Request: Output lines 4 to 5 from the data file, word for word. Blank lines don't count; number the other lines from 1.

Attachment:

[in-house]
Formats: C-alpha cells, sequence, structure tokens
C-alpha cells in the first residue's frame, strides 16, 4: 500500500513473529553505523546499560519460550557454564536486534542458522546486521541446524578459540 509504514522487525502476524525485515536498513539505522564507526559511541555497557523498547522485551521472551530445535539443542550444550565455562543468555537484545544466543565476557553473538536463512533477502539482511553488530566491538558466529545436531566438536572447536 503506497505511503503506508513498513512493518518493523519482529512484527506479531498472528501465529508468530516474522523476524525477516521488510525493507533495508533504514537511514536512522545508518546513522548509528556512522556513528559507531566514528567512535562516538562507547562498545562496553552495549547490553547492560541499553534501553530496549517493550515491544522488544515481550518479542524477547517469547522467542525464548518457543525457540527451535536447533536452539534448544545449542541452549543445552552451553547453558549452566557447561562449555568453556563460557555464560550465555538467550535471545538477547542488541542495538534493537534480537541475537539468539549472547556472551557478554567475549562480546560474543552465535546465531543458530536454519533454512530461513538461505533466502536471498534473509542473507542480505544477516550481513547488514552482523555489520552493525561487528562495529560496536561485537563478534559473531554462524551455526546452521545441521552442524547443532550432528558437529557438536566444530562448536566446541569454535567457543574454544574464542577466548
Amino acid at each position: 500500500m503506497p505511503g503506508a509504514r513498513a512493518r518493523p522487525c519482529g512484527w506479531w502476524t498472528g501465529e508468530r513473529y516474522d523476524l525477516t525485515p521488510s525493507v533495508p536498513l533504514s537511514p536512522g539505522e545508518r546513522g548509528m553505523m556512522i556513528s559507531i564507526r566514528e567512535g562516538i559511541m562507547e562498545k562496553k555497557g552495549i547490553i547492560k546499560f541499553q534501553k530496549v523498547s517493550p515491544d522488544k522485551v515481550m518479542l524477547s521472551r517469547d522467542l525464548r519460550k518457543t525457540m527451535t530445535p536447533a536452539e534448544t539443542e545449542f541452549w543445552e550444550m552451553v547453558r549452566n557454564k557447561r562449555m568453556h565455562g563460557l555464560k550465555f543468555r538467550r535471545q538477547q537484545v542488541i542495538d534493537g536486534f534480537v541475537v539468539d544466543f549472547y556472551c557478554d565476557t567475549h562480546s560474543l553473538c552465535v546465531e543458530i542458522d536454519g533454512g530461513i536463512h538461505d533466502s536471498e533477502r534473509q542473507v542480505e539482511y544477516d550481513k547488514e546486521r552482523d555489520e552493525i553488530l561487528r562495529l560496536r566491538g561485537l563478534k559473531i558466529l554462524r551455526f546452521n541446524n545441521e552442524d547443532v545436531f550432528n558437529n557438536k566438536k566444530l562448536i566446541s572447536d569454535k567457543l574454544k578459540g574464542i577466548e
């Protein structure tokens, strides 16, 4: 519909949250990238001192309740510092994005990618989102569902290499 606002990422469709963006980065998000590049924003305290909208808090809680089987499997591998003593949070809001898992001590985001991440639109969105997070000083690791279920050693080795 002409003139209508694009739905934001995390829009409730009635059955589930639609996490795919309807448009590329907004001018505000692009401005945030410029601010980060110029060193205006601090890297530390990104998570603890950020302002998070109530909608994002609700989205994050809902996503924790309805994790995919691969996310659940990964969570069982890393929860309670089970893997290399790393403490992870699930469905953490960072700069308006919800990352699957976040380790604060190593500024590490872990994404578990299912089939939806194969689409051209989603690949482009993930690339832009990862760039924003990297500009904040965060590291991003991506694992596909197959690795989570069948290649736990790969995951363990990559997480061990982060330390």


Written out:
Amino acid at each position: 500500500m503506497p505511503g503506508a509504514r513498513a512493518r518493523p522487525c519482529g512484527w506479531w502476524t498472528g501465529e508468530r513473529y516474522d523476524l525477516t525485515p521488510s525493507v533495508p536498513l533504514s537511514p536512522g539505522e545508518r546513522g548509528m553505523m556512522i556513528s559507531i564507526r566514528e567512535g562516538i559511541m562507547e562498545k562496553k555497557g552495549i547490553i547492560k546499560f541499553q534501553k530496549v523498547s517493550p515491544d522488544k522485551v515481550m518479542l524477547s521472551r517469547d522467542l525464548r519460550k518457543t525457540m527451535t530445535p536447533a536452539e534448544t539443542e545449542f541452549w543445552e550444550m552451553v547453558r549452566n557454564k557447561r562449555m568453556h565455562g563460557l555464560k550465555f543468555r538467550r535471545q538477547q537484545v542488541i542495538d534493537g536486534f534480537v541475537v539468539d544466543f549472547y556472551c557478554d565476557t567475549h562480546s560474543l553473538c552465535v546465531e543458530i542458522d536454519g533454512g530461513i536463512h538461505d533466502s536471498e533477502r534473509q542473507v542480505e539482511y544477516d550481513k547488514e546486521r552482523d555489520e552493525i553488530l561487528r562495529l560496536r566491538g561485537l563478534k559473531i558466529l554462524r551455526f546452521n541446524n545441521e552442524d547443532v545436531f550432528n558437529n557438536k566438536k566444530l562448536i566446541s572447536d569454535k567457543l574454544k578459540g574464542i577466548e
């Protein structure tokens, strides 16, 4: 519909949250990238001192309740510092994005990618989102569902290499 606002990422469709963006980065998000590049924003305290909208808090809680089987499997591998003593949070809001898992001590985001991440639109969105997070000083690791279920050693080795 002409003139209508694009739905934001995390829009409730009635059955589930639609996490795919309807448009590329907004001018505000692009401005945030410029601010980060110029060193205006601090890297530390990104998570603890950020302002998070109530909608994002609700989205994050809902996503924790309805994790995919691969996310659940990964969570069982890393929860309670089970893997290399790393403490992870699930469905953490960072700069308006919800990352699957976040380790604060190593500024590490872990994404578990299912089939939806194969689409051209989603690949482009993930690339832009990862760039924003990297500009904040965060590291991003991506694992596909197959690795989570069948290649736990790969995951363990990559997480061990982060330390």